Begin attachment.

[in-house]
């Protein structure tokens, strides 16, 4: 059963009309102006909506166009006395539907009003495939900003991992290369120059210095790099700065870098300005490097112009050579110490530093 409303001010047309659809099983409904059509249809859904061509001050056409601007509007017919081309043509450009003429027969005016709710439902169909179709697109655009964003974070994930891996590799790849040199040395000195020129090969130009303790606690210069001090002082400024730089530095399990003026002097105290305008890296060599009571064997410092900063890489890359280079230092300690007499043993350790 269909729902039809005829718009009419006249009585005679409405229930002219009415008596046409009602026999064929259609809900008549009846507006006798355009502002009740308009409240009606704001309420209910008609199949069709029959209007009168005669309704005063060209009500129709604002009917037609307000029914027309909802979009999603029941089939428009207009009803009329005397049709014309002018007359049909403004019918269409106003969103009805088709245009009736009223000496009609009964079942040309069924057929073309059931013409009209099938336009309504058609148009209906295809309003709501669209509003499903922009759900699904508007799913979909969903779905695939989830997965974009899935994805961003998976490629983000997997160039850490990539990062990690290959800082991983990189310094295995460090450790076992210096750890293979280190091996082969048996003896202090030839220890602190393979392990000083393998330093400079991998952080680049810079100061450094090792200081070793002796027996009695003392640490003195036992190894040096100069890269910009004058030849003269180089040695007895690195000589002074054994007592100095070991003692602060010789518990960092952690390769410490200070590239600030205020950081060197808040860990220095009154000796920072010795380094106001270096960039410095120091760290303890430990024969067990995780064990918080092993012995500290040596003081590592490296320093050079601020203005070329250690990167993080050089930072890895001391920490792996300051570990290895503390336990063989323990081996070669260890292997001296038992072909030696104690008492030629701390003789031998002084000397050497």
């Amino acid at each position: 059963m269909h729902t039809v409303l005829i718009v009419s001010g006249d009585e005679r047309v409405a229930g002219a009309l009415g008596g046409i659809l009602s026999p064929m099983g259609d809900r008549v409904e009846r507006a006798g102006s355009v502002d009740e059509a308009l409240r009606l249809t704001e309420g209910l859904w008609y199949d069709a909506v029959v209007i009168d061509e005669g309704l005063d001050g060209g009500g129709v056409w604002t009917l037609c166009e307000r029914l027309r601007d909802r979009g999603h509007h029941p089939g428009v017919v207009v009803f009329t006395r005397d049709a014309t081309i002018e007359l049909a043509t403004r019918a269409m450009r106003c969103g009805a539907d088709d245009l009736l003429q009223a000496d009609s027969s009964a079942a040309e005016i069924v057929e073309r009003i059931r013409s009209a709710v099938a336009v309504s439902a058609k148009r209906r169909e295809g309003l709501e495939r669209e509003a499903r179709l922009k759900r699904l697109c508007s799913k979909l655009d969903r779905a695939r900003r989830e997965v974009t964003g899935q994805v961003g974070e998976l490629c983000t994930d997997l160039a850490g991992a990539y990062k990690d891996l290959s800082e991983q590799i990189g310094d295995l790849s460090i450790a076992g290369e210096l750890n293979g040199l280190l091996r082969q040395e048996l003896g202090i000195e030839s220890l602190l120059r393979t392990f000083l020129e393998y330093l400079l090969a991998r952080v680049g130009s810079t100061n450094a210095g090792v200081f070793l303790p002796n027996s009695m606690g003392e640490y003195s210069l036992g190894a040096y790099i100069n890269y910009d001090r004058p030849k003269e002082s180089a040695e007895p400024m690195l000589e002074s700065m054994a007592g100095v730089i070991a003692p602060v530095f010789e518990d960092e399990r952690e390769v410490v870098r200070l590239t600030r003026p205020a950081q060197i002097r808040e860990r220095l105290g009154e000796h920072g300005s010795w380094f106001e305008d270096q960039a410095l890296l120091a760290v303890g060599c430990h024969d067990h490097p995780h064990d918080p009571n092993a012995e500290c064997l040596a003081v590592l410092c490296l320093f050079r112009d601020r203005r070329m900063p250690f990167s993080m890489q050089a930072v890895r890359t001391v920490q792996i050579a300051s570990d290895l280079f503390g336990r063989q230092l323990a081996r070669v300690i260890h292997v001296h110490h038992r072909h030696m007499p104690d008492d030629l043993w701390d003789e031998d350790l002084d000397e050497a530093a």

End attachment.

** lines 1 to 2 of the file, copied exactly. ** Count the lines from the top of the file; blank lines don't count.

[in-house]
């Protein structure tokens, strides 16, 4: 059963009309102006909506166009006395539907009003495939900003991992290369120059210095790099700065870098300005490097112009050579110490530093 409303001010047309659809099983409904059509249809859904061509001050056409601007509007017919081309043509450009003429027969005016709710439902169909179709697109655009964003974070994930891996590799790849040199040395000195020129090969130009303790606690210069001090002082400024730089530095399990003026002097105290305008890296060599009571064997410092900063890489890359280079230092300690007499043993350790 269909729902039809005829718009009419006249009585005679409405229930002219009415008596046409009602026999064929259609809900008549009846507006006798355009502002009740308009409240009606704001309420209910008609199949069709029959209007009168005669309704005063060209009500129709604002009917037609307000029914027309909802979009999603029941089939428009207009009803009329005397049709014309002018007359049909403004019918269409106003969103009805088709245009009736009223000496009609009964079942040309069924057929073309059931013409009209099938336009309504058609148009209906295809309003709501669209509003499903922009759900699904508007799913979909969903779905695939989830997965974009899935994805961003998976490629983000997997160039850490990539990062990690290959800082991983990189310094295995460090450790076992210096750890293979280190091996082969048996003896202090030839220890602190393979392990000083393998330093400079991998952080680049810079100061450094090792200081070793002796027996009695003392640490003195036992190894040096100069890269910009004058030849003269180089040695007895690195000589002074054994007592100095070991003692602060010789518990960092952690390769410490200070590239600030205020950081060197808040860990220095009154000796920072010795380094106001270096960039410095120091760290303890430990024969067990995780064990918080092993012995500290040596003081590592490296320093050079601020203005070329250690990167993080050089930072890895001391920490792996300051570990290895503390336990063989323990081996070669260890292997001296038992072909030696104690008492030629701390003789031998002084000397050497």